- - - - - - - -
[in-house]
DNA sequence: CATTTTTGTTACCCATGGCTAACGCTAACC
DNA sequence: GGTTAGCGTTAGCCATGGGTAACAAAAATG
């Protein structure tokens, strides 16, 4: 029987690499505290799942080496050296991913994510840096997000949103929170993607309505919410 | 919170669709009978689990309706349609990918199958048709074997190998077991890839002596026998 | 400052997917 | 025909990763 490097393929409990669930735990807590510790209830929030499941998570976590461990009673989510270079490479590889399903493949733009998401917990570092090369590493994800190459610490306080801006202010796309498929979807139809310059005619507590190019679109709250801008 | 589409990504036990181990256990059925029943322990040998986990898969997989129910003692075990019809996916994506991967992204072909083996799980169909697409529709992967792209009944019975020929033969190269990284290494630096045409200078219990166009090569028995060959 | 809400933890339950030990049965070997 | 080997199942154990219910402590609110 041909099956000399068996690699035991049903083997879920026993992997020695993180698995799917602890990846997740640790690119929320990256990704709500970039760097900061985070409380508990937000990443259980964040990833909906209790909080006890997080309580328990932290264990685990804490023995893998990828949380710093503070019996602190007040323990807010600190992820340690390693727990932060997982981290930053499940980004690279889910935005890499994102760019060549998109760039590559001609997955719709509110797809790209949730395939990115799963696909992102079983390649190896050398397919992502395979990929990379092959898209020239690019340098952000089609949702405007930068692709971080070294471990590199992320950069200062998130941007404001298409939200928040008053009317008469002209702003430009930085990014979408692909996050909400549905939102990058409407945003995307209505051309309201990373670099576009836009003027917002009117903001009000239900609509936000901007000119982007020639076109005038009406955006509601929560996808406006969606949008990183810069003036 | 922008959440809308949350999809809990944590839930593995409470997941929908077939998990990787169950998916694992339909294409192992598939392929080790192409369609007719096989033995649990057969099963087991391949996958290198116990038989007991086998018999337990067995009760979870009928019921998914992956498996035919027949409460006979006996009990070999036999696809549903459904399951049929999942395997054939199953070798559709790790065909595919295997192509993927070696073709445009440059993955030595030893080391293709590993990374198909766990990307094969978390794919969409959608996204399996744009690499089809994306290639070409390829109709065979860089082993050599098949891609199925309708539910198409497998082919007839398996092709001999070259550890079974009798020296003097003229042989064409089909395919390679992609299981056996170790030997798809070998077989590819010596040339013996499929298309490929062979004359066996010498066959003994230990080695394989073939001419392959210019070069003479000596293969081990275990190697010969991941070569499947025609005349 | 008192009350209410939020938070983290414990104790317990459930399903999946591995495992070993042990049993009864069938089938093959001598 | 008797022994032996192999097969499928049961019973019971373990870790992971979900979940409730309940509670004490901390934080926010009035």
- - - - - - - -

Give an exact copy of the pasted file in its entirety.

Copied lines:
[in-house]
DNA sequence: CATTTTTGTTACCCATGGCTAACGCTAACC
DNA sequence: GGTTAGCGTTAGCCATGGGTAACAAAAATG
């Protein structure tokens, strides 16, 4: 029987690499505290799942080496050296991913994510840096997000949103929170993607309505919410 | 919170669709009978689990309706349609990918199958048709074997190998077991890839002596026998 | 400052997917 | 025909990763 490097393929409990669930735990807590510790209830929030499941998570976590461990009673989510270079490479590889399903493949733009998401917990570092090369590493994800190459610490306080801006202010796309498929979807139809310059005619507590190019679109709250801008 | 589409990504036990181990256990059925029943322990040998986990898969997989129910003692075990019809996916994506991967992204072909083996799980169909697409529709992967792209009944019975020929033969190269990284290494630096045409200078219990166009090569028995060959 | 809400933890339950030990049965070997 | 080997199942154990219910402590609110 041909099956000399068996690699035991049903083997879920026993992997020695993180698995799917602890990846997740640790690119929320990256990704709500970039760097900061985070409380508990937000990443259980964040990833909906209790909080006890997080309580328990932290264990685990804490023995893998990828949380710093503070019996602190007040323990807010600190992820340690390693727990932060997982981290930053499940980004690279889910935005890499994102760019060549998109760039590559001609997955719709509110797809790209949730395939990115799963696909992102079983390649190896050398397919992502395979990929990379092959898209020239690019340098952000089609949702405007930068692709971080070294471990590199992320950069200062998130941007404001298409939200928040008053009317008469002209702003430009930085990014979408692909996050909400549905939102990058409407945003995307209505051309309201990373670099576009836009003027917002009117903001009000239900609509936000901007000119982007020639076109005038009406955006509601929560996808406006969606949008990183810069003036 | 922008959440809308949350999809809990944590839930593995409470997941929908077939998990990787169950998916694992339909294409192992598939392929080790192409369609007719096989033995649990057969099963087991391949996958290198116990038989007991086998018999337990067995009760979870009928019921998914992956498996035919027949409460006979006996009990070999036999696809549903459904399951049929999942395997054939199953070798559709790790065909595919295997192509993927070696073709445009440059993955030595030893080391293709590993990374198909766990990307094969978390794919969409959608996204399996744009690499089809994306290639070409390829109709065979860089082993050599098949891609199925309708539910198409497998082919007839398996092709001999070259550890079974009798020296003097003229042989064409089909395919390679992609299981056996170790030997798809070998077989590819010596040339013996499929298309490929062979004359066996010498066959003994230990080695394989073939001419392959210019070069003479000596293969081990275990190697010969991941070569499947025609005349 | 008192009350209410939020938070983290414990104790317990459930399903999946591995495992070993042990049993009864069938089938093959001598 | 008797022994032996192999097969499928049961019973019971373990870790992971979900979940409730309940509670004490901390934080926010009035």